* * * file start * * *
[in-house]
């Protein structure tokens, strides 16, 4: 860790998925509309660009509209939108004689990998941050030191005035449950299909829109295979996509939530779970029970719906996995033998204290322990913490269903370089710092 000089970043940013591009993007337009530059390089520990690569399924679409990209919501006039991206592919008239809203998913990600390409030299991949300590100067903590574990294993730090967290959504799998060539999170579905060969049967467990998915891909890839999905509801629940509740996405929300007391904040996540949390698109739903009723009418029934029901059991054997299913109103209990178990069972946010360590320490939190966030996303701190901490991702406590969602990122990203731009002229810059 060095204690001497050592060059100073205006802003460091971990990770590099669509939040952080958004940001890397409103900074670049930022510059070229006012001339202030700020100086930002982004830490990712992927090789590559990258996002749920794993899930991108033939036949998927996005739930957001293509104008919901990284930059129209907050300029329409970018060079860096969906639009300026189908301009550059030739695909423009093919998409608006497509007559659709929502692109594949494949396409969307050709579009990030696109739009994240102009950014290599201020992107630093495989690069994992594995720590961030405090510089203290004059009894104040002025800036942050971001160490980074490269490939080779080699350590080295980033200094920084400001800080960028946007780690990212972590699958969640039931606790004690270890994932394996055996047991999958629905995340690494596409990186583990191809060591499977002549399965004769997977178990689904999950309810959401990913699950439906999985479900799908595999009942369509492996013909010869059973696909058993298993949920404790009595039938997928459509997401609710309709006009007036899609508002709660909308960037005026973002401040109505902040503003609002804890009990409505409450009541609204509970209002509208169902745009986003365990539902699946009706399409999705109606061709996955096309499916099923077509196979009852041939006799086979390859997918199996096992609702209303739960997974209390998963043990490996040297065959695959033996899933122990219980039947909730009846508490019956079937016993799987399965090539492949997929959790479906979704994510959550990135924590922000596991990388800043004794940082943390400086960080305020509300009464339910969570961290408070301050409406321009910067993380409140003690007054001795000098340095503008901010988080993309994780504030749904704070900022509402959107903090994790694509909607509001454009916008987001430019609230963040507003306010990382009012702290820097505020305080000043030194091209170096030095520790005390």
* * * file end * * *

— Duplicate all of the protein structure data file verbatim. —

[in-house]
């Protein structure tokens, strides 16, 4: 860790998925509309660009509209939108004689990998941050030191005035449950299909829109295979996509939530779970029970719906996995033998204290322990913490269903370089710092 000089970043940013591009993007337009530059390089520990690569399924679409990209919501006039991206592919008239809203998913990600390409030299991949300590100067903590574990294993730090967290959504799998060539999170579905060969049967467990998915891909890839999905509801629940509740996405929300007391904040996540949390698109739903009723009418029934029901059991054997299913109103209990178990069972946010360590320490939190966030996303701190901490991702406590969602990122990203731009002229810059 060095204690001497050592060059100073205006802003460091971990990770590099669509939040952080958004940001890397409103900074670049930022510059070229006012001339202030700020100086930002982004830490990712992927090789590559990258996002749920794993899930991108033939036949998927996005739930957001293509104008919901990284930059129209907050300029329409970018060079860096969906639009300026189908301009550059030739695909423009093919998409608006497509007559659709929502692109594949494949396409969307050709579009990030696109739009994240102009950014290599201020992107630093495989690069994992594995720590961030405090510089203290004059009894104040002025800036942050971001160490980074490269490939080779080699350590080295980033200094920084400001800080960028946007780690990212972590699958969640039931606790004690270890994932394996055996047991999958629905995340690494596409990186583990191809060591499977002549399965004769997977178990689904999950309810959401990913699950439906999985479900799908595999009942369509492996013909010869059973696909058993298993949920404790009595039938997928459509997401609710309709006009007036899609508002709660909308960037005026973002401040109505902040503003609002804890009990409505409450009541609204509970209002509208169902745009986003365990539902699946009706399409999705109606061709996955096309499916099923077509196979009852041939006799086979390859997918199996096992609702209303739960997974209390998963043990490996040297065959695959033996899933122990219980039947909730009846508490019956079937016993799987399965090539492949997929959790479906979704994510959550990135924590922000596991990388800043004794940082943390400086960080305020509300009464339910969570961290408070301050409406321009910067993380409140003690007054001795000098340095503008901010988080993309994780504030749904704070900022509402959107903090994790694509909607509001454009916008987001430019609230963040507003306010990382009012702290820097505020305080000043030194091209170096030095520790005390």